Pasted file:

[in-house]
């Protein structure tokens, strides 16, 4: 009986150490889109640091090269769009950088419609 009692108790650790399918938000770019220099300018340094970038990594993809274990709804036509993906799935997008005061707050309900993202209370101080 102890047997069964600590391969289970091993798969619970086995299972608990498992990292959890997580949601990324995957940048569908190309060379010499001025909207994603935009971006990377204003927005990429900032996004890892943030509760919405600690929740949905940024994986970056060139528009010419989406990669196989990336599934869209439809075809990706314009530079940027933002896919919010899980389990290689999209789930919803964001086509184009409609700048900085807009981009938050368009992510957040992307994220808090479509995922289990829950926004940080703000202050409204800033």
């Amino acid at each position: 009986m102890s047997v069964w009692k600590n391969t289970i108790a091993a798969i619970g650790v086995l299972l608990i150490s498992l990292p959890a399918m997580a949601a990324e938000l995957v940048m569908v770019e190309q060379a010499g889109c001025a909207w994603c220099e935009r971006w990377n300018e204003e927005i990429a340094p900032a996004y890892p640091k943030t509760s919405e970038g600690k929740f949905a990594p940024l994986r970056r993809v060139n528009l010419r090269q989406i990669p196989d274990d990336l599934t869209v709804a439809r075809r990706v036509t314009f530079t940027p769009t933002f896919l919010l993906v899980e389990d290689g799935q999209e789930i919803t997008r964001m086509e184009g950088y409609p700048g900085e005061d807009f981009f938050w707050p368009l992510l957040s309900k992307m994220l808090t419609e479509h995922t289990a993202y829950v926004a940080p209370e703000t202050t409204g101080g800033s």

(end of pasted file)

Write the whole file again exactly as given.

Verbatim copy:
[in-house]
């Protein structure tokens, strides 16, 4: 009986150490889109640091090269769009950088419609 009692108790650790399918938000770019220099300018340094970038990594993809274990709804036509993906799935997008005061707050309900993202209370101080 102890047997069964600590391969289970091993798969619970086995299972608990498992990292959890997580949601990324995957940048569908190309060379010499001025909207994603935009971006990377204003927005990429900032996004890892943030509760919405600690929740949905940024994986970056060139528009010419989406990669196989990336599934869209439809075809990706314009530079940027933002896919919010899980389990290689999209789930919803964001086509184009409609700048900085807009981009938050368009992510957040992307994220808090479509995922289990829950926004940080703000202050409204800033």
């Amino acid at each position: 009986m102890s047997v069964w009692k600590n391969t289970i108790a091993a798969i619970g650790v086995l299972l608990i150490s498992l990292p959890a399918m997580a949601a990324e938000l995957v940048m569908v770019e190309q060379a010499g889109c001025a909207w994603c220099e935009r971006w990377n300018e204003e927005i990429a340094p900032a996004y890892p640091k943030t509760s919405e970038g600690k929740f949905a990594p940024l994986r970056r993809v060139n528009l010419r090269q989406i990669p196989d274990d990336l599934t869209v709804a439809r075809r990706v036509t314009f530079t940027p769009t933002f896919l919010l993906v899980e389990d290689g799935q999209e789930i919803t997008r964001m086509e184009g950088y409609p700048g900085e005061d807009f981009f938050w707050p368009l992510l957040s309900k992307m994220l808090t419609e479509h995922t289990a993202y829950v926004a940080p209370e703000t202050t409204g101080g800033s």